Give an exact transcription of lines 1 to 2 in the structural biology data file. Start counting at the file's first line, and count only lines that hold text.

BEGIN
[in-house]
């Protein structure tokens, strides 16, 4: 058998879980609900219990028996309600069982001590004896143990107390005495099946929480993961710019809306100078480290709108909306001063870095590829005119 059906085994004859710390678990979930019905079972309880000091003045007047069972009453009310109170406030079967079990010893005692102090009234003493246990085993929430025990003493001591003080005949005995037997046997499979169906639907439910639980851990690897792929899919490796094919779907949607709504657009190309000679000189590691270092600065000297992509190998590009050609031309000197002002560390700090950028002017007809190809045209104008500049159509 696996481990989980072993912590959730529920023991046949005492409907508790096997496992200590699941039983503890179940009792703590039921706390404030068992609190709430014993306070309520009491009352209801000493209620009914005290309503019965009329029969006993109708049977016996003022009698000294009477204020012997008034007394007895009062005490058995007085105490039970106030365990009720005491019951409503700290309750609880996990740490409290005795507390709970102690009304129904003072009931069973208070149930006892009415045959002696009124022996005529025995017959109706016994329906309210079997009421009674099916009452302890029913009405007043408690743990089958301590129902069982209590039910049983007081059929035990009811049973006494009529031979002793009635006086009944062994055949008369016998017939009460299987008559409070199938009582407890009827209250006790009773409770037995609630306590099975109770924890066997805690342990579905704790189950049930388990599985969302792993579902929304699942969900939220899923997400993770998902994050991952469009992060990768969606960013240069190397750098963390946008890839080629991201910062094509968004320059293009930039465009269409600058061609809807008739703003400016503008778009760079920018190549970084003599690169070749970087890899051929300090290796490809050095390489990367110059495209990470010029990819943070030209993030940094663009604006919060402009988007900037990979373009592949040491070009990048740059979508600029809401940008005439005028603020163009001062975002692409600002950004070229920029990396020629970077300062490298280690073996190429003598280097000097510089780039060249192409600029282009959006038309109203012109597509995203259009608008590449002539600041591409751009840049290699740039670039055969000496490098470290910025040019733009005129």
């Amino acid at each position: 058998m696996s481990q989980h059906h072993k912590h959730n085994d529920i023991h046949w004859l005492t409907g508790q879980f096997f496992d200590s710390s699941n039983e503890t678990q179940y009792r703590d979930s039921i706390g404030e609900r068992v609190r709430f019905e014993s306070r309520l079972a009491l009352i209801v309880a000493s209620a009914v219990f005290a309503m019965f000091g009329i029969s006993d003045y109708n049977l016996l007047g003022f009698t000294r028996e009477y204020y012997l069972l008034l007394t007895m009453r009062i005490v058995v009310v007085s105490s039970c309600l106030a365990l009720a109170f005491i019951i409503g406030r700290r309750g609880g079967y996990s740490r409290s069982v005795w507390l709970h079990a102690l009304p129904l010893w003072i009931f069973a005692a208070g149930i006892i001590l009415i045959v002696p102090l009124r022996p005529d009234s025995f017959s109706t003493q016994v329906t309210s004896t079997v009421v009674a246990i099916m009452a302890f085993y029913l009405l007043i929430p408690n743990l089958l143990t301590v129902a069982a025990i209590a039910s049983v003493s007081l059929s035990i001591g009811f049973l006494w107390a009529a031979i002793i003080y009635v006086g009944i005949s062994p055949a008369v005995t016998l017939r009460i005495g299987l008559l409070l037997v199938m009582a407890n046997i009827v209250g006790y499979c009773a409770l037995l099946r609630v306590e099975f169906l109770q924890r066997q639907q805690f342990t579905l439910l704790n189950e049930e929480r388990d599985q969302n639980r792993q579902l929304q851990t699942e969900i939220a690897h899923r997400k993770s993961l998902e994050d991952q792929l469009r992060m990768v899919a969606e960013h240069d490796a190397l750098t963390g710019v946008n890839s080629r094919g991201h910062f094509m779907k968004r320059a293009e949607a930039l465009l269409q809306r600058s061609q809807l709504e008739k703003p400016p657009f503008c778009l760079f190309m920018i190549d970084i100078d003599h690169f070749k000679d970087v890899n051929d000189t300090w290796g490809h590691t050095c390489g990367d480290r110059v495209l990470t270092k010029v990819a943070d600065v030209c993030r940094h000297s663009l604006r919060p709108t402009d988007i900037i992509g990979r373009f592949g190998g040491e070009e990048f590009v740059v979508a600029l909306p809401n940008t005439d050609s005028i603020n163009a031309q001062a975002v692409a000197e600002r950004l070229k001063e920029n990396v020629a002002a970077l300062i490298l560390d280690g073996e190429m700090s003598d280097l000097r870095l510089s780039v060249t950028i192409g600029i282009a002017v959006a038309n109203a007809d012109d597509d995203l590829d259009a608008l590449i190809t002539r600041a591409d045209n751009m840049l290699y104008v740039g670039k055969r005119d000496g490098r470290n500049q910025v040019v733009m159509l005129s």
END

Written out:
[in-house]
């Protein structure tokens, strides 16, 4: 058998879980609900219990028996309600069982001590004896143990107390005495099946929480993961710019809306100078480290709108909306001063870095590829005119 059906085994004859710390678990979930019905079972309880000091003045007047069972009453009310109170406030079967079990010893005692102090009234003493246990085993929430025990003493001591003080005949005995037997046997499979169906639907439910639980851990690897792929899919490796094919779907949607709504657009190309000679000189590691270092600065000297992509190998590009050609031309000197002002560390700090950028002017007809190809045209104008500049159509 696996481990989980072993912590959730529920023991046949005492409907508790096997496992200590699941039983503890179940009792703590039921706390404030068992609190709430014993306070309520009491009352209801000493209620009914005290309503019965009329029969006993109708049977016996003022009698000294009477204020012997008034007394007895009062005490058995007085105490039970106030365990009720005491019951409503700290309750609880996990740490409290005795507390709970102690009304129904003072009931069973208070149930006892009415045959002696009124022996005529025995017959109706016994329906309210079997009421009674099916009452302890029913009405007043408690743990089958301590129902069982209590039910049983007081059929035990009811049973006494009529031979002793009635006086009944062994055949008369016998017939009460299987008559409070199938009582407890009827209250006790009773409770037995609630306590099975109770924890066997805690342990579905704790189950049930388990599985969302792993579902929304699942969900939220899923997400993770998902994050991952469009992060990768969606960013240069190397750098963390946008890839080629991201910062094509968004320059293009930039465009269409600058061609809807008739703003400016503008778009760079920018190549970084003599690169070749970087890899051929300090290796490809050095390489990367110059495209990470010029990819943070030209993030940094663009604006919060402009988007900037990979373009592949040491070009990048740059979508600029809401940008005439005028603020163009001062975002692409600002950004070229920029990396020629970077300062490298280690073996190429003598280097000097510089780039060249192409600029282009959006038309109203012109597509995203259009608008590449002539600041591409751009840049290699740039670039055969000496490098470290910025040019733009005129």